Jimmy looked at her in surprise. It was the first indication that he had ever had from an habitu, of Feinheimer's that there might lurk within their breasts any of the finer characteristics whose outward indices are pride and shame. He was momentarily at a loss as to what to say, and as he hesitated the girl's gaze went past him and she exclaimed:
"Look who's here!"
Jimmy turned to look at the newcomer, and saw the Lizard directly behind him.
"Howdy, bo," said his benefactor. "I thought I'd come in and give you the once-over. And here's Little Eva with a plate of ham and at four o'clock in the afternoon."
The Lizard dropped into a chair at the table with the girl, and after Jimmy had taken his order and departed for the kitchen Little Eva jerked her thumb toward his retreating figure.
"Friend of yours?" she asked.
"He might have a worse friend," replied the Lizard non-committally.
"What's his graft?" asked the girl.
"He ain't got none except being on the square. It's funny," the Lizard philosophized, "but here's me with a bank roll that would choke a horse, and you probably with a stocking full of dough, and I'll bet all the money I ever had or ever expect to have if one of us could change places with that poor simp we'd do it."
"He is a square guy, isn't he?" said the girl. "You can almost tell it by looking at him. How did you come to know him?"
"Oh, that's a long story," said the Lizard. "We room at the same place, but I knew him before that."
"On Indiana near Eighteenth?" asked the girl.
"How the hell did you know?" he queried.
"I know a lot of things I ain't supposed to know," replied she.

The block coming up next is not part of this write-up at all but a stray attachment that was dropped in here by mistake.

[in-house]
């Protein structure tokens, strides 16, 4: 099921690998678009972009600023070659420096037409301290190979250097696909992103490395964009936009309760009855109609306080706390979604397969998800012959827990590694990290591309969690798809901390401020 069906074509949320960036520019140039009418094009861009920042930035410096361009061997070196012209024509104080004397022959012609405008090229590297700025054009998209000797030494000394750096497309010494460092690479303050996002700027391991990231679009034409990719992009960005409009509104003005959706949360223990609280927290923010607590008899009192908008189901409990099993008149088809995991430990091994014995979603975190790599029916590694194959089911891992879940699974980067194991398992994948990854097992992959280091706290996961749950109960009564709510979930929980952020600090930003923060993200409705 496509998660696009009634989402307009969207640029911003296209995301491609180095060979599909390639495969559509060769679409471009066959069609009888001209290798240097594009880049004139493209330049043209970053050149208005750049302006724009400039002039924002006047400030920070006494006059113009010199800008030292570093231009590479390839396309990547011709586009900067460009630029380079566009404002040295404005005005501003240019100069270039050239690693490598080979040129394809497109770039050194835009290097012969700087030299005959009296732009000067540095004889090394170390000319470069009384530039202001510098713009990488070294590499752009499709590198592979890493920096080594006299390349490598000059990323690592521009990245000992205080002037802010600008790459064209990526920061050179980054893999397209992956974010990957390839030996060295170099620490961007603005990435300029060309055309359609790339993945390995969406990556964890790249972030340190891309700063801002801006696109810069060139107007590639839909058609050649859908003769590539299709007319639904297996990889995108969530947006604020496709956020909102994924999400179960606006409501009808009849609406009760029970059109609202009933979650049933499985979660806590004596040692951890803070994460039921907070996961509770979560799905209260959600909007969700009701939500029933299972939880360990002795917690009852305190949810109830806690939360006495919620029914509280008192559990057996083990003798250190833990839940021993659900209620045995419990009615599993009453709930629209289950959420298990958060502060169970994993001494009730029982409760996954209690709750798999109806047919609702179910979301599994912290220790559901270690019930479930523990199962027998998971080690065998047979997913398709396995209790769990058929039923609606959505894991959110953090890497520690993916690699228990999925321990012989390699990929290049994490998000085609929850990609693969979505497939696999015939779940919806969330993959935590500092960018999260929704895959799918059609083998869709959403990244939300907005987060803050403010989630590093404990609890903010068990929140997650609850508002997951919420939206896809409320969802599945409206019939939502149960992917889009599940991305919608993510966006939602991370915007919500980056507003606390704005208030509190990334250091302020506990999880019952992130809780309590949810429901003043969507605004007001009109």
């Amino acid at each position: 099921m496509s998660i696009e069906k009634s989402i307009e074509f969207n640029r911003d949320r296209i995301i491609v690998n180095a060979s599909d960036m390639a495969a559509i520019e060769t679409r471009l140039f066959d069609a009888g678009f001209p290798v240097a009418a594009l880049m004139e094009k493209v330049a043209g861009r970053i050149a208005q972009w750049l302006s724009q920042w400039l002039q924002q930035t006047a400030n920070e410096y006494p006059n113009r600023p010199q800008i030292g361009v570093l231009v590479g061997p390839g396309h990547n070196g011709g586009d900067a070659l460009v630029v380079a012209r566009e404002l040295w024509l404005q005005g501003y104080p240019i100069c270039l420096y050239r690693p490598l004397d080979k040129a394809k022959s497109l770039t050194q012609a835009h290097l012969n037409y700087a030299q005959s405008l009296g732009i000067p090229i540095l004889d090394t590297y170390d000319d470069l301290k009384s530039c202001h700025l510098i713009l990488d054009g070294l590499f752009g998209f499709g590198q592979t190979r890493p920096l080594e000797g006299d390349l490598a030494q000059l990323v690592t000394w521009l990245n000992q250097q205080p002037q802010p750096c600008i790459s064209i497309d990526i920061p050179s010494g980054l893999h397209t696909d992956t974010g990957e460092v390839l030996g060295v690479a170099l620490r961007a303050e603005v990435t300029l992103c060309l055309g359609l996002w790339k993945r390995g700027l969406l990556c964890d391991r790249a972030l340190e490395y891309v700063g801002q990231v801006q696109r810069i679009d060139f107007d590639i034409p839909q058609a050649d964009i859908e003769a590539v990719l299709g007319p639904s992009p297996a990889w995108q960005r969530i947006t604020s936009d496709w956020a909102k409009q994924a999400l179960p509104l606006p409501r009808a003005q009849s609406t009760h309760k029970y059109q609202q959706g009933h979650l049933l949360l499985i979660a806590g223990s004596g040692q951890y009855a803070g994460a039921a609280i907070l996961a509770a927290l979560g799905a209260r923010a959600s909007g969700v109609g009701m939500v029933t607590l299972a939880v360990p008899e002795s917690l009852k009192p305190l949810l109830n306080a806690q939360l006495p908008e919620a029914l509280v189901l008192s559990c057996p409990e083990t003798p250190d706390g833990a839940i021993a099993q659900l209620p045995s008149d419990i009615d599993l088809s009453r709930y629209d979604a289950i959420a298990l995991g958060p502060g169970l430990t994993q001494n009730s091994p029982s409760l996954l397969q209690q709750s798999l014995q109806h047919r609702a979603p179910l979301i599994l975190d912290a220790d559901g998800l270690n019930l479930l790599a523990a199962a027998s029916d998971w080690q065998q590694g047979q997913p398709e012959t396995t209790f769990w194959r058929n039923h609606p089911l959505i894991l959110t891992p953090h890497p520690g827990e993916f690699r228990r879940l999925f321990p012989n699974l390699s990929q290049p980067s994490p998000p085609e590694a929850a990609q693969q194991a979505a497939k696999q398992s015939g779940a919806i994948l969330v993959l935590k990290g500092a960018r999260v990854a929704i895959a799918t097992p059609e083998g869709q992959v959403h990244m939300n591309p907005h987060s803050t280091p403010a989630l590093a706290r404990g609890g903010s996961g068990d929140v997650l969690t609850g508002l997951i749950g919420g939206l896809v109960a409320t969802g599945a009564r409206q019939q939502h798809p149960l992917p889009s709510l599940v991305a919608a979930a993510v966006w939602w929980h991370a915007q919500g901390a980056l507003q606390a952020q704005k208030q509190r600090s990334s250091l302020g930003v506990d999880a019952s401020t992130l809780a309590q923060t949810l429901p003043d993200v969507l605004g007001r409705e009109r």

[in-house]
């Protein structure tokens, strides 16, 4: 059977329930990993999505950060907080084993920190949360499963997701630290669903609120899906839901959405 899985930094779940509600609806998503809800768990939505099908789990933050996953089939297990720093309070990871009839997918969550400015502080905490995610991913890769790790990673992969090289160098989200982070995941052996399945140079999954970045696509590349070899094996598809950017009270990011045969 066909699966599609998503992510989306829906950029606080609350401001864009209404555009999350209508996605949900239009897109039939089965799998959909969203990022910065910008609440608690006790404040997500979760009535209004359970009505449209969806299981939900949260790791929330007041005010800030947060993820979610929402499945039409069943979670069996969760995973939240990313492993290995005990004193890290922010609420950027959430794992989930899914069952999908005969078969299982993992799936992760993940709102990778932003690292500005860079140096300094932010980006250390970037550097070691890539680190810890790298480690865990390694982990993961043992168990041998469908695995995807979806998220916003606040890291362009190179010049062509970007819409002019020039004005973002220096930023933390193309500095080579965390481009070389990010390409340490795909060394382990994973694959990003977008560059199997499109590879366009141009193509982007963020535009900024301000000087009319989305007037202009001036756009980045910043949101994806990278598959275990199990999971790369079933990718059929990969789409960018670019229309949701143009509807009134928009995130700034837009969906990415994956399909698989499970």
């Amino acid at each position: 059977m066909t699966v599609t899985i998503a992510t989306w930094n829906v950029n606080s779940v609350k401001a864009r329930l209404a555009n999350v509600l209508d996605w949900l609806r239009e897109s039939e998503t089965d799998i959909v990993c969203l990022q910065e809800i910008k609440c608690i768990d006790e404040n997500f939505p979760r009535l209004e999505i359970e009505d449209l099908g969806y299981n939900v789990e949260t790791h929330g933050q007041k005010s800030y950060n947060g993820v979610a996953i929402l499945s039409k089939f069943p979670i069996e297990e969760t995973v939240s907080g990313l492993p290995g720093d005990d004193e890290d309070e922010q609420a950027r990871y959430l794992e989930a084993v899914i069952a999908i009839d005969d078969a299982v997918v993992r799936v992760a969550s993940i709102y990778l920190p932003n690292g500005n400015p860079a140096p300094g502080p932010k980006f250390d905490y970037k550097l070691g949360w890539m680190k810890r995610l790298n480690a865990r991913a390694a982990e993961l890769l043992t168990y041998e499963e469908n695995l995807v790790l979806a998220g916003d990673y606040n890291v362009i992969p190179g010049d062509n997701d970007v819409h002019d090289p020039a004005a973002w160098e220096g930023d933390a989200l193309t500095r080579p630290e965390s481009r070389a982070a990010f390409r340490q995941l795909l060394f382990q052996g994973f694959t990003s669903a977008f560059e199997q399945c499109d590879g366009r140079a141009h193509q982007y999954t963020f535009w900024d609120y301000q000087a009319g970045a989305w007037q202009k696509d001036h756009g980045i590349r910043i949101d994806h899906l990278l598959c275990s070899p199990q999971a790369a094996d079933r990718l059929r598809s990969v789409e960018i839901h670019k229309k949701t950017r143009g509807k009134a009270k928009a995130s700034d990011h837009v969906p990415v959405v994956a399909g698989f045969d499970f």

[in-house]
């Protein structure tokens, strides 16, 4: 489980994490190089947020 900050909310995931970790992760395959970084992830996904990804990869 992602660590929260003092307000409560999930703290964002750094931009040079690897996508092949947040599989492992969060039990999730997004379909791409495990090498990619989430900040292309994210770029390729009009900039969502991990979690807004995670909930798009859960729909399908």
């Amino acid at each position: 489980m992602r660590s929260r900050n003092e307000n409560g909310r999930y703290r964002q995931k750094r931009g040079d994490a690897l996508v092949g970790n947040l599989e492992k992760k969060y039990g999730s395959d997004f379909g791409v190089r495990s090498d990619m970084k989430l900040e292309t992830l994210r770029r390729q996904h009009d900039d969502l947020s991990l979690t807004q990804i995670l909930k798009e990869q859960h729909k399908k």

"You're a wise guy, all right, Eva, and one thing I like about you is that you don't let anything you know hurt you."
And then, after a pause: "I like him," she said. "What's his name?"
The Lizard eyed her for a moment.
"Don't you get to liking him too much he said. That bird's the class. He ain't for any little--"
"Cut it!" exclaimed the girl. "I'm as good as you are and a damn straighter. What I get I earn, and I don't steal it."
The Lizard grinned. "I guess you're right at that; but don't try to pull him down any lower than he is. He is coming up again some day to where he belongs."
"I ain't going to try to pull him down," said the girl. "And anyhow, when were you made his godfather?"
Jimmy saw Eva almost daily for many weeks. He saw her at her post-meridian breakfast--sober and subdued; he saw her later in the evening, in various stages of exhilaration, but at those times she did not come to his table and seldom if ever did he catch her eye.
They talked a great deal while she breakfasted, and he learned to like the girl and to realize that she possessed two personalities. The one which he liked dominated her at breakfast; the other which he loathed guided her actions later in the evening. Neither of them ever referred to those hours of her life, and as the days passed Jimmy found himself looking forward to the hour when Little Eva would come to Feinheimer's for her breakfast.